By Karen Hancock, Editor, BellaOnline.com, April 10, 2014
Great Debut Novel; Fascinating Story -- 4 Stars
In his debut novel, Tea Cups & Tiger Claws, Timothy Patrick begins the story in 1916 in the small town of
Prospect Park, California. Like many small towns in those days, the residents are divided by class according
to both family name and income. The rich who live on the hilltop do not associate with those who live down
below, and no one associates with the lowest of the low who live in the worst part of town referred to as
“Yucky D.” However, when Ermel Railer and her husband Jeb, become the new parents of identical triplet
girls, people from miles around come to look at the triplets. Most visitors leave envelopes with money as
payment for seeing the triplets. The Duchess, who lives in the second largest mansion on top of the hill,
comes several days in a row to see the girls, and brings both money and gifts for Ermel. Jeb, without his
wife’s knowledge, makes a deal with the Duchess to sell (under the guise of a phony adoption) his triplets for
a thousand dollars each, and is also promised a job. However, when the papers are being signed, Ermel
double crosses her husband and the Duchess; only two of the triplets, Abigail and Judith, end up being
adopted and Ermel keeps Dorthea for herself.
As Dorthea grows up in her loveless home with alcoholic parents, she recognizes that she does not fit in, and
feels like she has been cheated when she sees her rich sisters; Judith, who is malevolent and cruel herself,
constantly makes fun of Dorthea, and although Abigail is a little nicer, Dorthea knows she will never be her
sisters’ equal. Dorthea becomes determined not only to get back at her parents and sisters, but also to own
the largest house on the hilltop, Sunny Slope Manor. Her ambition is driven by hate, greed, malevolence,
and jealousy. Dorthea begins planning while young, and will stop at nothing to realize her dreams.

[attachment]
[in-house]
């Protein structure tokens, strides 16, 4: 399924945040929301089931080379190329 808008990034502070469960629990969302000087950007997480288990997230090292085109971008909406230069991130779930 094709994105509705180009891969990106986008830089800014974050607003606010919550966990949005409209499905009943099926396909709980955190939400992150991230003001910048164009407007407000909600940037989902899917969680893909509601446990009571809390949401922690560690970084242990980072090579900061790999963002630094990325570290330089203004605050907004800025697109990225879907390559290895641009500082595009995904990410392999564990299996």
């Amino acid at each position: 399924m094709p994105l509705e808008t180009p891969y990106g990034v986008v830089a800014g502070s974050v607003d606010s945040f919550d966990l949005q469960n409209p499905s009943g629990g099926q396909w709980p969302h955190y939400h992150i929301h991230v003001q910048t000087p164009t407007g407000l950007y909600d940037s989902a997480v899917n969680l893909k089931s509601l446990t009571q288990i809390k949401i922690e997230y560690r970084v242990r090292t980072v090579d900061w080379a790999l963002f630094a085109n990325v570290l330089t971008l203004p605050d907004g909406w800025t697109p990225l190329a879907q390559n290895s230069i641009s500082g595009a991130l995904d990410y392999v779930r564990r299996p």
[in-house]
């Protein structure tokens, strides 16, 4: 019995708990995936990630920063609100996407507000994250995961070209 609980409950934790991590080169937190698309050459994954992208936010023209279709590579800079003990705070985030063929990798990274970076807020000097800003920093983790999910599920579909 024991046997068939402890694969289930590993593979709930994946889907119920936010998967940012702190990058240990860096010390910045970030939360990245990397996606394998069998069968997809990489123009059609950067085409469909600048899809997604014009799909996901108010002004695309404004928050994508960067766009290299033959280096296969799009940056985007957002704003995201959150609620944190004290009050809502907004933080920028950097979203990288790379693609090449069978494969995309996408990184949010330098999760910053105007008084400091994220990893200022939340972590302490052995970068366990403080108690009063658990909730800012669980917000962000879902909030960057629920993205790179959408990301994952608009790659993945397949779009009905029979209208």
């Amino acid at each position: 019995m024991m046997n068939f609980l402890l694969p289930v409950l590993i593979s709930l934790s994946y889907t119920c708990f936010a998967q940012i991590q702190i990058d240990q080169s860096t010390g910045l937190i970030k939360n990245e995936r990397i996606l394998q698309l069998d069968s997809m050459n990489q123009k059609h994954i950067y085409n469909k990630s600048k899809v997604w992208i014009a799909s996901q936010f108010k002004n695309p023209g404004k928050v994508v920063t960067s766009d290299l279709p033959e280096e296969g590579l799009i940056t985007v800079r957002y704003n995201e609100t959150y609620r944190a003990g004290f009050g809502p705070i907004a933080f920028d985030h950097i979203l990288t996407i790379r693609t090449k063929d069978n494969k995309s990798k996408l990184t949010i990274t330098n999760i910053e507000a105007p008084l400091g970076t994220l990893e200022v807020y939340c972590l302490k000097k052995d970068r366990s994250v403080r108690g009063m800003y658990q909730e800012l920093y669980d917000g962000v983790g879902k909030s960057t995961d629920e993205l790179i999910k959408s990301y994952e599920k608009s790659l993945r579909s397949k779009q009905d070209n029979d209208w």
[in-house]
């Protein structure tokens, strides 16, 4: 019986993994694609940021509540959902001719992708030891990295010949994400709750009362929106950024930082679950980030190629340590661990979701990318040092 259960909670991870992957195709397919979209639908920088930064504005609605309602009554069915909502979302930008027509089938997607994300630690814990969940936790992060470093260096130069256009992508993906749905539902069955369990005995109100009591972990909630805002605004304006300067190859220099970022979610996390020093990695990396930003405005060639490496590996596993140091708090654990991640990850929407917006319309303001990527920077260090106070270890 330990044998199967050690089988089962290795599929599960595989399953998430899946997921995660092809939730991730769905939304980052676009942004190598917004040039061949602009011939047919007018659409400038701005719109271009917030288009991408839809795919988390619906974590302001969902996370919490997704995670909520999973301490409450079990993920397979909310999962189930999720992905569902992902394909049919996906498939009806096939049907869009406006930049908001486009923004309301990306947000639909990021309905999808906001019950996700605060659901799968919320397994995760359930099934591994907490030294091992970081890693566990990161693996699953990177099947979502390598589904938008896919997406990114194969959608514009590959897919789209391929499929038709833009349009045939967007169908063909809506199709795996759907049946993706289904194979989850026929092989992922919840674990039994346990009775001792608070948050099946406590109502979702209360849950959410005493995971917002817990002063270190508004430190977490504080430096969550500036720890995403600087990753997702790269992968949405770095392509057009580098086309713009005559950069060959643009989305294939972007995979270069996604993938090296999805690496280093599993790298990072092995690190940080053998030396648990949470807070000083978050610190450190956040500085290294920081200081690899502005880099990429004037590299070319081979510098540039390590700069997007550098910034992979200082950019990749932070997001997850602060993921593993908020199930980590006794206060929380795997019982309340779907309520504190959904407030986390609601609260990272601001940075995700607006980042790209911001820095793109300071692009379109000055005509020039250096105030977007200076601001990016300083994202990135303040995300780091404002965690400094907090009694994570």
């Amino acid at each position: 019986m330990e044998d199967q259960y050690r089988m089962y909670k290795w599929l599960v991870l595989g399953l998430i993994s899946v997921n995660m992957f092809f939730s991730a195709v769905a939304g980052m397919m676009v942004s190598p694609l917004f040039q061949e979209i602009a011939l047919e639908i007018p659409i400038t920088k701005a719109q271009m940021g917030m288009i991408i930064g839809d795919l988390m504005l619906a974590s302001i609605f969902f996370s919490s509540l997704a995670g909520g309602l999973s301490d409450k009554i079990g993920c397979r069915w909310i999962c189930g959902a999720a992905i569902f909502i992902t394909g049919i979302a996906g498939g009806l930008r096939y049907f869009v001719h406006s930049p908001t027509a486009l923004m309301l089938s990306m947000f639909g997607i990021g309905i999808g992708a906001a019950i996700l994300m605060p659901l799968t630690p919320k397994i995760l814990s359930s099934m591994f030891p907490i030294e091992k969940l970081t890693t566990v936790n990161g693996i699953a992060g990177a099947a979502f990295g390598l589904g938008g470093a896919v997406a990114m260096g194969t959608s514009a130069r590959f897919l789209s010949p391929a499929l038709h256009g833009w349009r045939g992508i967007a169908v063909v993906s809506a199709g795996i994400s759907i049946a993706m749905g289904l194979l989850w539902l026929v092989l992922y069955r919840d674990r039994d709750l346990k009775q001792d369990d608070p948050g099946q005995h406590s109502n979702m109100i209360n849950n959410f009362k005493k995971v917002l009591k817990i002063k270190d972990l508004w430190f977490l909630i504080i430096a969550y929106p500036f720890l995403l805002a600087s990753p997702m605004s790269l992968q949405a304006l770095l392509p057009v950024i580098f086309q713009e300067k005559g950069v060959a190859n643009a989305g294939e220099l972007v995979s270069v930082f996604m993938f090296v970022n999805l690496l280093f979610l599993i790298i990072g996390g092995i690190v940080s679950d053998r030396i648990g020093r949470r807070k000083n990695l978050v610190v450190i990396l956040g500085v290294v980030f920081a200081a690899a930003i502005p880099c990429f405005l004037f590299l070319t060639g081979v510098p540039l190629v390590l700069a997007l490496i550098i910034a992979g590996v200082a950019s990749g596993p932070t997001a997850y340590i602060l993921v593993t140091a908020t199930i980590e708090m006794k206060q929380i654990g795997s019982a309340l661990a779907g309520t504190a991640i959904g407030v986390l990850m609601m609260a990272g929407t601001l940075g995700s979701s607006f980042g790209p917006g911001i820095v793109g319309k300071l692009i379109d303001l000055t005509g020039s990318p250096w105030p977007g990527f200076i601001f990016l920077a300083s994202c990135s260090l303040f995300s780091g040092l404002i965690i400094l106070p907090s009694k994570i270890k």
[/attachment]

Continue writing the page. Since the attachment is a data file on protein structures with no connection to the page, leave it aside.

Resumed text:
Several themes are intertwined throughout the novel: class distinction, and how the poor are obsessed with
fitting in with high society, family relationships – mother & daughter, sisters, and aunts – drug and alcohol
addiction, struggle for power, entitlement of the rich, obsessive ambition, and cold, calculated murder.
There is palpable suspense throughout the novel as the lives of the sisters evolve. Dorthea becomes rich
and powerful in her own right. She is, however, not respected or accepted by those members of
high-society that she is so envious of, but is still able to manipulate not only her sisters, but also her two
nieces, Sarah and Veronica. Dorthea’s careful planning puts each of the characters in danger in different
ways, and she has no qualms about committing murder and blackmail while working her way up.
This novel is not perfect. Patrick has obviously not had first-hand experience with a drug addict; Veronica’s
behaviors when using the “white powder” (coke) that Dorthea supplies don’t ring true, and when she “quits
taking it” it sounds a little weird, since most coke addicts snort it and don’t “take” it. In fact, Veronica’s
quick recovery from her drug-induced state and new sobriety (a matter of a few hours), are quite
implausible. There are also a few minor editing errors such as on page 244, “bindles of white powder”
instead of bundles, page 227 “encouraging words “form” Mr. Scarface” instead of from Mr. Scarface, page
345 “older “then” the last time” instead of older than the last time, and a grammatical error on page 212,
“you and I here” instead of you and me here. Even the most careful editors in bestselling novels miss a few
errors, and these really don’t take away from the story.
Albeit the minor problems in the novel, the story is fascinating and well-written. The characters are not
only interesting, but Patrick is able to present them so that they seem real – one or two may remind readers
of someone they are actually acquainted with. There are several unexpected twists and turns in the story,
and some of the events in the end are a surprise. For readers who enjoy historical and psychological
suspense that is a little bit different from the ubiquitous who-done-it, this book is definitely recommended.
Hopefully there is more to come from Timothy Patrick.
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